It may be snowing outside, but don't let that discourage you from warmer thoughts. Summer is just around the corner, and it will be outside grilling season soon. It's time to start thinking about the grill that died last summer and needs to be replaced. This is the place to start.

Locations for a Grill

Many put grills on a patio or deck, sometimes in a complete outdoor kitchen. To decide where to place your grill, get help over at Once you choose a location, it's time to get busy selecting the correct type of grill.

Charcoal Grills

Charcoal grills have been a favorite for years. They give off a smoky, rich flavor from the charcoal and are easy to use. All charcoal grills operate in the same fundamental way. Air intake is located at the bottom of the grill and is adjusted to let in more or less air, and the air exits the top of the grill. The more air that comes in, the hotter the grill gets.

One of the benefits of charcoal grills is that once they reach the desired temperature, they will cook consistently at that temperature for quite a long time, provided there is enough charcoal. This is helpful when grilling tough cuts of meat, as it makes them tender and flavorful.

Charcoal Kettle Grills

Charcoal kettle grills are the most common charcoal grill. They are lightweight and portable. They are simple, in the shape of a kettle, and include just a rounded bottom, a tight, removable lid, a stand, and grill grates. Charcoal is placed in the bottom, and a small grate is elevated for cooking food.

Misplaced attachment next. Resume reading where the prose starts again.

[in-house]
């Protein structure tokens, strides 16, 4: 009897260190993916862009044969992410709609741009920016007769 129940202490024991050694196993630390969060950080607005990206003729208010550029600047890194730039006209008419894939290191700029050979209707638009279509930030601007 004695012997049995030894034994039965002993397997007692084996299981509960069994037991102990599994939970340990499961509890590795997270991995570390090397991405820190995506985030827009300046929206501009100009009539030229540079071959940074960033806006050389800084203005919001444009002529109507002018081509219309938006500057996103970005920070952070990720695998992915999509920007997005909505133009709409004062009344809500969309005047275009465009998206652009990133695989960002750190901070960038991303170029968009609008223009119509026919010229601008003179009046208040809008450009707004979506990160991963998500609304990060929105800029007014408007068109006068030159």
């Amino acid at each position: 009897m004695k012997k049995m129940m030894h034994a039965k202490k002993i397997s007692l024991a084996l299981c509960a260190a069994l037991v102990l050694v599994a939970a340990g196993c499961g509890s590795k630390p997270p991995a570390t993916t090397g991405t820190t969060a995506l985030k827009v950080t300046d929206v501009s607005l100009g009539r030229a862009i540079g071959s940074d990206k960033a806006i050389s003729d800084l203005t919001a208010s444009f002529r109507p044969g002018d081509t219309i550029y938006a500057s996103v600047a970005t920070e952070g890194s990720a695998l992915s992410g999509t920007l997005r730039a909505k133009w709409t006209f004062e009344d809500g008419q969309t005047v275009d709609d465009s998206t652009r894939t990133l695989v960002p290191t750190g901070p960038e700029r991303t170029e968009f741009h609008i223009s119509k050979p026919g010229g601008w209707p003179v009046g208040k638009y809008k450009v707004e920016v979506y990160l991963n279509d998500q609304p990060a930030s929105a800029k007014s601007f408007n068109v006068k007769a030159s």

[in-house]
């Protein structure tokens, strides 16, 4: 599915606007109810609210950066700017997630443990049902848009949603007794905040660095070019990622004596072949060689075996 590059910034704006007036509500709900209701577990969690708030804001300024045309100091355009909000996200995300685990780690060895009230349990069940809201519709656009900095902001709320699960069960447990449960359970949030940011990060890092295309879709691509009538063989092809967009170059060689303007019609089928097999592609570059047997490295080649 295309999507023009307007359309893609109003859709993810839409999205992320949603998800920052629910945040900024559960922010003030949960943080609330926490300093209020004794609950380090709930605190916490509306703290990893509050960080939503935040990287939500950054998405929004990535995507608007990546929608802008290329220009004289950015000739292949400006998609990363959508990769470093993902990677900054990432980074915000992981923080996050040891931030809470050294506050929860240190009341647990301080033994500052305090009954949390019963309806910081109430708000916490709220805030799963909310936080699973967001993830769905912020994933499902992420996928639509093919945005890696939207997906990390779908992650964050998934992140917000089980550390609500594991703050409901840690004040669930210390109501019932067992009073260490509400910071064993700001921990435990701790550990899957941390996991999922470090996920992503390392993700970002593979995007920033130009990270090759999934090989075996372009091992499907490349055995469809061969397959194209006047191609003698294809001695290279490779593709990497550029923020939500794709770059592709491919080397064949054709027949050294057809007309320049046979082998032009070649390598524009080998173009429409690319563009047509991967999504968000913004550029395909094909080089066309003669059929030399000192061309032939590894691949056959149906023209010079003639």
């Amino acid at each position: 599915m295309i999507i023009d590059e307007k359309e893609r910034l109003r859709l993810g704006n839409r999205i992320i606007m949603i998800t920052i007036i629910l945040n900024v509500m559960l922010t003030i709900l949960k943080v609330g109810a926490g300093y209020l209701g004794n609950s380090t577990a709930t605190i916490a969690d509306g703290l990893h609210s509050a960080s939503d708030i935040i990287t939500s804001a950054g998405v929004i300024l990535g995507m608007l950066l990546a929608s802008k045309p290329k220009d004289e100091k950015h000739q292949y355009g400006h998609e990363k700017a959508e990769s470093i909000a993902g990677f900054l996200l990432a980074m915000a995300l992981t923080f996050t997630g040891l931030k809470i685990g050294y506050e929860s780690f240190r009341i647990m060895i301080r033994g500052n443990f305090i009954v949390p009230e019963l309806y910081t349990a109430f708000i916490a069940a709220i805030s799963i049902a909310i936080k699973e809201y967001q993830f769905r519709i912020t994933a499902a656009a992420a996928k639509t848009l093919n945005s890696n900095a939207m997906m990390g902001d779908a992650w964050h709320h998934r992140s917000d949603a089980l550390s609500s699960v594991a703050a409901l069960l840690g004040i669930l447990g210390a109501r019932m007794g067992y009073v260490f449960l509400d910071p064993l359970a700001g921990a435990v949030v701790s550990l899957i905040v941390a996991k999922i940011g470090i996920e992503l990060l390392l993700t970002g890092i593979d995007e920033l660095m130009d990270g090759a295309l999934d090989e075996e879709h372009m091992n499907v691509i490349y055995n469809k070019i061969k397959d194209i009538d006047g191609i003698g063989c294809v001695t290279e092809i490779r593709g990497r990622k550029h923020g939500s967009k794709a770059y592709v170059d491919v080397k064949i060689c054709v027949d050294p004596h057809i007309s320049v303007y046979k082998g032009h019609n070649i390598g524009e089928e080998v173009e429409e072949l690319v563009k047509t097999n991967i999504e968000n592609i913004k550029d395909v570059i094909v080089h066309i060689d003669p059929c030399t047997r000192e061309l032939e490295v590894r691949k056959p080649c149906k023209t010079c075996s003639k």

Kamado Grills

Kamado grills work similarly to kettle grills but with a few differences. They are shaped like an egg and are sometimes called ceramic smokers. It is much heavier than a charcoal kettle grill and often weighs 150-500 pounds.

Airflow and temperature are still regulated through airflow into the bottom and top of the grill. Still, a slight adjustment in the air valve will significantly change the temperature. A kamado grill can be highly versatile because of its hot, consistent heat source.

An everyday accessory for the kamado grill is a heat deflector. This looks like a pizza stone and is placed over the coals but below the food. It deflects the heat to the grilling area, cooking more like an oven.

Pellet Grills

The Louisiana pellet grill is a hybrid of the smoker and the grill. Wood pellets the size of a pea are loaded into a hopper and delivered to a burn pot with an auger. Once the temperature is set, the burn pot keeps the grill at the desired temperature. Because of the electronic settings, this grill does require an electrical outlet.

Gas and Propane Grills

Gas and propane grills operate with burners emitting around 40,000 BTUs of heat, cooking the food from below with either indirect or direct heat. They are convenient because they heat up fast, and many accessories are available such as side burners, lights, and dedicated meat-searing areas.

Consider space and style before buying a new grill. Make sure to note the weight of the grill and size to ensure it will fit in the chosen area, and get ready to enjoy many delicious meals.